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Payroll tax cut: why Republicans might back Obama's plan (VIDEO)

President Obama has hit the road to lobby for his plan to extend and expand this year's payroll tax cut 'holiday.' Though concerns remain, Republicans worry that Obama is gaining traction.

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But to many conservatives, the president’s proposed new payroll tax holiday is not a net tax cut, because it requires the US Treasury to make up for the shortfall in payroll tax revenue to the Social Security Trust funds by transferring general funds there. Those general funds would have to be supplied by borrowing or, in the president's plan, tax hikes on the rich.

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“It’s not a tax cut, and it threatens the integrity of Social Security,” says Sen. Jeff Sessions of Alabama, the top Republican on the Senate Budget Committee

He notes that, by the Democrats' own figures, it will take 10 years for the surtax on the wealthy to recoup lost revenues from Obama's one-year extension and expansion of the payroll tax holiday. That means borrowing to cover the shortfall in the meantime. 

“We’re borrowing all this money to finance an outlay to many people, including me, who have fine jobs, at a time when we’re having a hard time funding food stamps and other programs,” Senator Sessions says.

“The White House says, 'Don’t worry,' and that in 10 years we’ll collect enough money from rich people to pay for it, but it’s not good government, and we’re just digging the hole deeper,” he adds.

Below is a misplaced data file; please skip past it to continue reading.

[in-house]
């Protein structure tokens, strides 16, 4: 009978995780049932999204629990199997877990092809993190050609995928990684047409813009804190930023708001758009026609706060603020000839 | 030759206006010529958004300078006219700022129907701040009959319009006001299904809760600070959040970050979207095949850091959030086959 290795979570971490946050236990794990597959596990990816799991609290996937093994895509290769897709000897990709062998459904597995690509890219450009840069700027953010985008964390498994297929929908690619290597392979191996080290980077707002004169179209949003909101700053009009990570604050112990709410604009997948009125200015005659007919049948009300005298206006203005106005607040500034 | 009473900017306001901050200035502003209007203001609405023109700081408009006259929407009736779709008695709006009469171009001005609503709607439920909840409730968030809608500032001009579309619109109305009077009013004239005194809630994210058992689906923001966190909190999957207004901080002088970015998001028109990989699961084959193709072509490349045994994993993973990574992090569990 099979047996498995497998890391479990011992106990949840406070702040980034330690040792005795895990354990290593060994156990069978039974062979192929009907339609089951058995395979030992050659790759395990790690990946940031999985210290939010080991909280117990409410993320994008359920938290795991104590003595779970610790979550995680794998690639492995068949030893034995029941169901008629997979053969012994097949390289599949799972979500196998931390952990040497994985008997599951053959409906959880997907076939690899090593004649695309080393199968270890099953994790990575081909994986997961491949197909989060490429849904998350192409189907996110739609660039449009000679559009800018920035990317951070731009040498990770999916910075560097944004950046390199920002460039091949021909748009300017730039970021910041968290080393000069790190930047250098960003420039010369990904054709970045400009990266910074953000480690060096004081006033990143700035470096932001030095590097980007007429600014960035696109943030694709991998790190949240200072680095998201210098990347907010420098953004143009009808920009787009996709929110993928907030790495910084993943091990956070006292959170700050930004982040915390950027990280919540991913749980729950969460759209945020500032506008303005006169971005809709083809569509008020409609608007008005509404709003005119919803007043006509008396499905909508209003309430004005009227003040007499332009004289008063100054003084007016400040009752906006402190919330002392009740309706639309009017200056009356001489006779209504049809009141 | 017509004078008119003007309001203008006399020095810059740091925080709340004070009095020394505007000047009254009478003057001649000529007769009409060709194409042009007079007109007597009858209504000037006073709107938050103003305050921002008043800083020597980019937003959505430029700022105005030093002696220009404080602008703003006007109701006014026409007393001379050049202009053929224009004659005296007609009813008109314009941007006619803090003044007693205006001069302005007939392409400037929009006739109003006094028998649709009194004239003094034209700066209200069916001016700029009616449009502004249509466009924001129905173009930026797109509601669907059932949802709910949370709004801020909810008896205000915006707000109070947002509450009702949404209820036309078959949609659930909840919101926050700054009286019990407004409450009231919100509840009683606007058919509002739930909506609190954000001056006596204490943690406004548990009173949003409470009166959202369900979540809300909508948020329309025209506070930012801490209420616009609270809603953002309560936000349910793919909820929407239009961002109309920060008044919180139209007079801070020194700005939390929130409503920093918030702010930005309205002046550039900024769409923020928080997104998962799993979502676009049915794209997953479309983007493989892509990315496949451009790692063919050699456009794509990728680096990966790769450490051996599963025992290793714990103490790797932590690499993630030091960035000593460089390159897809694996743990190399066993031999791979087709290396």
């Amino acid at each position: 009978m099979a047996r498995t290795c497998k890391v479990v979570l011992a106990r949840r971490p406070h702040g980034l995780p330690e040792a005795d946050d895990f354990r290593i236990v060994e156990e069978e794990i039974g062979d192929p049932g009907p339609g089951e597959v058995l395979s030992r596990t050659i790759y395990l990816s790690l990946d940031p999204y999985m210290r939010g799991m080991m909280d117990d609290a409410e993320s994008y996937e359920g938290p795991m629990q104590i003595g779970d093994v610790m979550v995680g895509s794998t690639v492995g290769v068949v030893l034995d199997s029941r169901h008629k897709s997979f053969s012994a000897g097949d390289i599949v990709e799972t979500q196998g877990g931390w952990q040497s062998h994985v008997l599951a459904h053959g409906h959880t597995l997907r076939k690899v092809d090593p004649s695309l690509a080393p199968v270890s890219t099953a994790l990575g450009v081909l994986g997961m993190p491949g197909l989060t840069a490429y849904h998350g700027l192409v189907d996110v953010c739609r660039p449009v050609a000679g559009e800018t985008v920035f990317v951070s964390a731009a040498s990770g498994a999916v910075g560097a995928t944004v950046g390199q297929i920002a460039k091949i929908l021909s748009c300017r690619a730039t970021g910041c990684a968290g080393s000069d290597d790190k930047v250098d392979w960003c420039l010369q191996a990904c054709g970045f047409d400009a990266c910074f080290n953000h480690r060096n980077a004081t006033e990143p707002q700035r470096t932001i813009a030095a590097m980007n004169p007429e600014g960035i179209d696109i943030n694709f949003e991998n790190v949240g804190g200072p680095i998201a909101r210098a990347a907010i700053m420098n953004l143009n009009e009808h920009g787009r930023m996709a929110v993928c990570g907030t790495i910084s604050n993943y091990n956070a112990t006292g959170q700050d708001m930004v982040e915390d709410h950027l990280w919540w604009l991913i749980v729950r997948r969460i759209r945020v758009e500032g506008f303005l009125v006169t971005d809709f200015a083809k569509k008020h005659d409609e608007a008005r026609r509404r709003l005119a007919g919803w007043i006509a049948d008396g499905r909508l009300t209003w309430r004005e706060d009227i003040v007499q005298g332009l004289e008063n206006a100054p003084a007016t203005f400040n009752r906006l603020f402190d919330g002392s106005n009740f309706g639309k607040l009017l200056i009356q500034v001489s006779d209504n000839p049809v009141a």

Some voices on the left, too, are concerned. The strength of Social Security is that it has its own funding stream – the payroll tax intended to make it immune to temporary political pressures. By meddling with that tax, Obama and Congress could be threatening Social Security’s long-term solvency, some Democrats say.

"Americans pay for one thing with our payroll tax – one – Social Security," said freshman Sen. Joseph Manchin (D) of West Virginia, in a floor speech on Thursday. "By 2037 if we don't do anything, benefits for everyone will have to be cut by 22 percent. And yet we're digging a deeper hole by destabilizing its funding with this recommendation. All in return for what? A temporary measure that has already cost nearly $120 billion and has, at best, created few, if any jobs."

Some groups on the left, typically aligned with Democrats on defending Social Security, have similar concerns.

“Everyone agrees it’s important to have more stimulus in the economy and the continuation of the payroll tax cut on employees will do it, but at a cost,” says Eric Kingston, codirector of Social Security Works, a coalition of progressive groups committed to preserving Social Security. “But the payroll tax holiday for employers is a very bad idea, because you don’t get a whole lot of stimulus from it.”

The coalition is divided on whether to support the plan proposed by the White House and Senate Democrats. “It’s a stimulus, and it’s important to the economy,” he adds. “But on the other hand, it’s the poison pill that could undermine the solvency of Social Security, if it becomes a habit.”

True, Social Security trust funds are “to be made whole by transfers from general revenue, but it’s concerning,” he says.

Meanwhile, some House conservatives are pondering whether to mount strong opposition to any GOP leadership plan to extend payroll tax breaks.

"It's clear that the Speaker and our leaders want to get this done, but the challenge from the rank-and-file is how do we get this done," says freshman Rep. James Lankford (R) of Oklahoma.  "Raising taxes for one group to lower them for another is the wrong way to do tax reform."

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